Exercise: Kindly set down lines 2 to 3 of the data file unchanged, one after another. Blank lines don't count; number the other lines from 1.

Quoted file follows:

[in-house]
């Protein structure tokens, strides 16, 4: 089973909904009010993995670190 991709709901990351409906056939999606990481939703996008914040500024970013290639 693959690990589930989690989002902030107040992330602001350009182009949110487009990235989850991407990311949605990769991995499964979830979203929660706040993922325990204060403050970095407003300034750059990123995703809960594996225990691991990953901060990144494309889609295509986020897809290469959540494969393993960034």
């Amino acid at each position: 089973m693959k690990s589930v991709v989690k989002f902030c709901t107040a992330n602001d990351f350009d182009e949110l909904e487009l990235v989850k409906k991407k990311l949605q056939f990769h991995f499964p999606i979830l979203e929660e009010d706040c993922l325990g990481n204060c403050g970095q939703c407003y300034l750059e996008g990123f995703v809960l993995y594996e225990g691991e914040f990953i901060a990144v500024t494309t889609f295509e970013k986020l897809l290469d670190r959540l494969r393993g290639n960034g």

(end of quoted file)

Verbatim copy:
């Protein structure tokens, strides 16, 4: 089973909904009010993995670190 991709709901990351409906056939999606990481939703996008914040500024970013290639 693959690990589930989690989002902030107040992330602001350009182009949110487009990235989850991407990311949605990769991995499964979830979203929660706040993922325990204060403050970095407003300034750059990123995703809960594996225990691991990953901060990144494309889609295509986020897809290469959540494969393993960034």
């Amino acid at each position: 089973m693959k690990s589930v991709v989690k989002f902030c709901t107040a992330n602001d990351f350009d182009e949110l909904e487009l990235v989850k409906k991407k990311l949605q056939f990769h991995f499964p999606i979830l979203e929660e009010d706040c993922l325990g990481n204060c403050g970095q939703c407003y300034l750059e996008g990123f995703v809960l993995y594996e225990g691991e914040f990953i901060a990144v500024t494309t889609f295509e970013k986020l897809l290469d670190r959540l494969r393993g290639n960034g």